When was the last time you called your dentist to fix your bathroom pipes? Or maybe you weren’t feeling well – did you call your mechanic? Probably not. In your business, when was the last time you passed the hiring process of a potential candidate to someone with a more open calendar? If the first few questions feel familiar, we invite you to open up the Whitepages. If that last question feels familiar, you aren’t alone. It’s not uncommon for small businesses to have an informal hiring process led by whoever will be closest to the person being hired. It’s also not unusual for those people being delegated not to have an idea on how to hire and run the process.
Everyone has a craft. At Y Scouts, we believe hiring is not only a craft but also one of the most crucial functions of your business operations. We get it – it might not make sense to have a formal HR or People department. It’s natural to involve the leader and valuable team members of the potential hire. However, without having a proper interview process in place and without arming the interviewers with best practices, subsequent issues may arise. These could include a mismanaged candidate experience, overlooked details, and missed opportunities in the interview exploration. Let’s empower whoever you choose to help with this to be more efficient and confident in making sound hiring decisions.
Candidate applies and is phone screened by Person A. Person B calls them back to invite them in to interview with Person B, and Person C. Candidate waits for an extended period of time for interview feedback because Person C thought Person B had talked to them, all while Person B was assuming Person A was handling the process. Candidate calls the business; Person D assures someone will reach out.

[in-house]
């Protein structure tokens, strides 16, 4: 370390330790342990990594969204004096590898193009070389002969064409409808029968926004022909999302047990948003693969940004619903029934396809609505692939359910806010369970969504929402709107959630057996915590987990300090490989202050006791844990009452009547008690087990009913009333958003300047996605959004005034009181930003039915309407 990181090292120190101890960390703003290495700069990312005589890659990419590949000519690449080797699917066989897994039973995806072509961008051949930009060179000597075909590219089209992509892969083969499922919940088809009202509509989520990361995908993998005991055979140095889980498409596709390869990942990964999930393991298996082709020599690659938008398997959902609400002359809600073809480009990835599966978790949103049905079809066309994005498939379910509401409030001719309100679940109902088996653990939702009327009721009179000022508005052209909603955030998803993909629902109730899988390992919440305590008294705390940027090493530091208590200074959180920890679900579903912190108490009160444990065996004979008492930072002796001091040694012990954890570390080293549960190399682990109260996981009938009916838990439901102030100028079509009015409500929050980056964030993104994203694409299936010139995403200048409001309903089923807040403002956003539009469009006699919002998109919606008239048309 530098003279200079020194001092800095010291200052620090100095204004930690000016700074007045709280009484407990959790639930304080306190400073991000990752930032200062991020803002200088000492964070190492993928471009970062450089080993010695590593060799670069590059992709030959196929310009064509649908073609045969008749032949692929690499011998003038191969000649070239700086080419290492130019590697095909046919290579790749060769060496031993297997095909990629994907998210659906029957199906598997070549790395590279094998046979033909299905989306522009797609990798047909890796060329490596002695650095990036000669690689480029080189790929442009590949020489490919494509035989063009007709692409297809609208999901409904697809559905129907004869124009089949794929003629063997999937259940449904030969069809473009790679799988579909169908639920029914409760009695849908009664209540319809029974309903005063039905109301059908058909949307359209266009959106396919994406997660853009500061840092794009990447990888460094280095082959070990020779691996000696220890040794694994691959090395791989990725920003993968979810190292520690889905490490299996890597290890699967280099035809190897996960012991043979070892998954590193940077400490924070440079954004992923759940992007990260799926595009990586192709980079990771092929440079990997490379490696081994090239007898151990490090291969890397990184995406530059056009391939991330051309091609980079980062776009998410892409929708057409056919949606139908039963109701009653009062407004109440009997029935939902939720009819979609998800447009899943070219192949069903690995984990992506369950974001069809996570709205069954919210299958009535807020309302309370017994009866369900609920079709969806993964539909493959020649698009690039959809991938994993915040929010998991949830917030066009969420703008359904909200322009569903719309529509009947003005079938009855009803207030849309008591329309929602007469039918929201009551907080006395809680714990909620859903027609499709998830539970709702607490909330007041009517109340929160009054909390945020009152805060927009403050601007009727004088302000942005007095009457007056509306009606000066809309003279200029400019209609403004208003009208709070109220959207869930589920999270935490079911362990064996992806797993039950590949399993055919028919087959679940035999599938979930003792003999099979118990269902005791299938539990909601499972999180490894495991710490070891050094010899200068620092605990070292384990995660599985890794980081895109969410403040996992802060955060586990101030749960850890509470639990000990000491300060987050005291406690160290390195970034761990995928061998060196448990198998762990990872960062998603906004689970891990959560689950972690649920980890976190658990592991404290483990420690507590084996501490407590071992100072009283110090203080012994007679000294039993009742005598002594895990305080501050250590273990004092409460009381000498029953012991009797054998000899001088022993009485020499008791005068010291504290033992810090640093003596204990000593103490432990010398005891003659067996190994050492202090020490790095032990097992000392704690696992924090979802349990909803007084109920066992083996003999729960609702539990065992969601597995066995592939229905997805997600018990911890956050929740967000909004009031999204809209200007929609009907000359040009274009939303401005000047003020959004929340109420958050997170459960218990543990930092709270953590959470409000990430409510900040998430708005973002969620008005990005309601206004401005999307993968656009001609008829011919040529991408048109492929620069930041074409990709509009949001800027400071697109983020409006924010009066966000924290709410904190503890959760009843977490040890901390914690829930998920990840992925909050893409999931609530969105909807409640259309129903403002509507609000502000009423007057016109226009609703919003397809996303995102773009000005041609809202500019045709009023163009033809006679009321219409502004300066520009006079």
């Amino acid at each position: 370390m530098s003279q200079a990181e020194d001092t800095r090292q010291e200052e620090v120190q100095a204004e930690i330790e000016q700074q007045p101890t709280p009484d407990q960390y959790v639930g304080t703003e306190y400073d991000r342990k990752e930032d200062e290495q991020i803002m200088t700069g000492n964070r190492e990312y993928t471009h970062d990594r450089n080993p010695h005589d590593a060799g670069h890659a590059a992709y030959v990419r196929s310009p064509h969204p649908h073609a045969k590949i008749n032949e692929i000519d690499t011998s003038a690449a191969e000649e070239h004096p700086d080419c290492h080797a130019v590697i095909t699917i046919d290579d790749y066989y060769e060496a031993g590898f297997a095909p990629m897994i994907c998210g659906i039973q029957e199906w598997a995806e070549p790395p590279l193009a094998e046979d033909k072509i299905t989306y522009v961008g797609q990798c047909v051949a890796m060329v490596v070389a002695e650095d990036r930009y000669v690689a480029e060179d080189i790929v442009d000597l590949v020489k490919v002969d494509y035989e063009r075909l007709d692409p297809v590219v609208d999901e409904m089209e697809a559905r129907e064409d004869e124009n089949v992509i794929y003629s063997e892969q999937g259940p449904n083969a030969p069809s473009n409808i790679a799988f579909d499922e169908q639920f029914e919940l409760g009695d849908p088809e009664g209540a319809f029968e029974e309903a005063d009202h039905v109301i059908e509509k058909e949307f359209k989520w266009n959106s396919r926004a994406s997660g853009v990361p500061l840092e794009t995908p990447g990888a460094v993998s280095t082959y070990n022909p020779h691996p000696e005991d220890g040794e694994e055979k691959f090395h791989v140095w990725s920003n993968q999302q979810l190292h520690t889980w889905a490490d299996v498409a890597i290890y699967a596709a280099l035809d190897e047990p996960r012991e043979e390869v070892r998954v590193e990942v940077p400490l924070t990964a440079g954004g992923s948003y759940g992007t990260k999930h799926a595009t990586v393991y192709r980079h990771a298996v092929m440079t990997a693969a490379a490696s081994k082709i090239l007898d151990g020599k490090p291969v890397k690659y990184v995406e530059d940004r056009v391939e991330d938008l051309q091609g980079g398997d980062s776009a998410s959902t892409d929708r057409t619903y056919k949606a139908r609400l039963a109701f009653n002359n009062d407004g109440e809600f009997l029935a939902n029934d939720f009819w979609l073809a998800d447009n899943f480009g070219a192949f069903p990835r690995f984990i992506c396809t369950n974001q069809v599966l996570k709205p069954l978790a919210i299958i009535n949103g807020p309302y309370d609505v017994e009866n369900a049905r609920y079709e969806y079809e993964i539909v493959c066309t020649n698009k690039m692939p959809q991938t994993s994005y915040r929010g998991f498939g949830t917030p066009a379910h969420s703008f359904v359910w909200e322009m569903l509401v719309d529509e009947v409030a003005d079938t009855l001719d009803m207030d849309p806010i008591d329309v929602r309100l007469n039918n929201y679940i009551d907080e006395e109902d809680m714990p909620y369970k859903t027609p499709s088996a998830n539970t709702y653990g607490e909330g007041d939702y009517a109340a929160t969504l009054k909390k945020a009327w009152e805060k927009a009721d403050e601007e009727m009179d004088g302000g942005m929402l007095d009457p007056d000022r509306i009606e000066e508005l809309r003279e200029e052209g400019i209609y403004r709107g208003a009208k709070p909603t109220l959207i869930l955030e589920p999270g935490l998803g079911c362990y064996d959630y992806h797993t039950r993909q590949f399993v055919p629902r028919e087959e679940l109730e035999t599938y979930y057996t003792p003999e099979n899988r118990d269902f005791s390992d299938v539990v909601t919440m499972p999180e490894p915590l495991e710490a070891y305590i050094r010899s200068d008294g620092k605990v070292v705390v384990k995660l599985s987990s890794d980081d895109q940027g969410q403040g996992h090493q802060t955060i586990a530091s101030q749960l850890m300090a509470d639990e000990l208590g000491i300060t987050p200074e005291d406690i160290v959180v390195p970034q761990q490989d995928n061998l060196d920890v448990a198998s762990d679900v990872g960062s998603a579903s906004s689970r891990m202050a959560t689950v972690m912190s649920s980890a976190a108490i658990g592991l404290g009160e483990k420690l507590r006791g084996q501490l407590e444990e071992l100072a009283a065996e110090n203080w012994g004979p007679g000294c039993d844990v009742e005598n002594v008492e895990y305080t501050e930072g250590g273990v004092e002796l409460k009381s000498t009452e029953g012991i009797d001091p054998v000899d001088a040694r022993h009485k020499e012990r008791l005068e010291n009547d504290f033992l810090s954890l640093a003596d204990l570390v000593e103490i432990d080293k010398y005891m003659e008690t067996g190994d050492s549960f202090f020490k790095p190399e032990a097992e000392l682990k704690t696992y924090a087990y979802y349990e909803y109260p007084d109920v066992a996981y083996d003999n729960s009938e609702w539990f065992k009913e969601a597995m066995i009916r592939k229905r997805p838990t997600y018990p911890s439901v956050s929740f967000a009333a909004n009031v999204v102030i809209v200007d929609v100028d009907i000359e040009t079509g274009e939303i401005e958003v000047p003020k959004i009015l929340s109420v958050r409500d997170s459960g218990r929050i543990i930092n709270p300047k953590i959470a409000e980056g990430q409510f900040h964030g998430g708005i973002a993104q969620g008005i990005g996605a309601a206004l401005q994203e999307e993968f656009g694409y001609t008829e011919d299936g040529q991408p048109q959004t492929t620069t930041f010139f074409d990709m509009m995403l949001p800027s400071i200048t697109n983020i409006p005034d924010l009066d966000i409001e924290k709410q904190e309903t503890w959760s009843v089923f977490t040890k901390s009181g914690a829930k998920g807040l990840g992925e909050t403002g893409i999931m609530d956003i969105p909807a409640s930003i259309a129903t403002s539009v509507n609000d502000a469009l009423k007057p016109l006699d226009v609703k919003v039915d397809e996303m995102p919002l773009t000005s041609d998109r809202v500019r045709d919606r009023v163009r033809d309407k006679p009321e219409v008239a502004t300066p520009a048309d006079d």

No matter who you choose to be a part of the hiring process in your business, it’s important to designate one person to all candidate communication. This sole individual should also be the one to set the proper hiring timeline and communicate next steps to the candidate to ensure timely and consistent engagement throughout the process.
Once the team knows who is doing what, it’s time to focus on drafting an interview guide. Start with a vision of what success looks like in this role. Next develop open-ended and behavioral interview questions designed to pull concrete examples from their career history. These examples should demonstrate their skills, ability to drive results, and how they contribute to overall goals. Sit with your team who will be assisting in the interview portion of the process and collaborate with them to add culture based questions that reflect how their behaviors match up with your company’s values. The quality of these questions will make them feel more empowered and comfortable with making a hiring selection because of the organic, results-based interview dialogue.
Provide the interview guide to all teammates involved in the hiring process. Here are a few questions that work for just about any role:
- Tell me about a time you got feedback that you disagreed with.
- Describe an idea you implemented that led to significant, measurable growth or efficiency for your department.
- Tell me about a time you were faced with an audacious goal, with limited help or resources to accomplish it. What did you do? What was the outcome?
- Tell me about the last time you took it upon yourself to learn something new for self and personal development.
Designating candidate communication to one individual and building an interview guide serves as a solid foundation to build out the rest of the hiring process. These steps will fast track your team’s understanding of hiring and build confidence that their contribution is leading to the right hire and continued success for the company.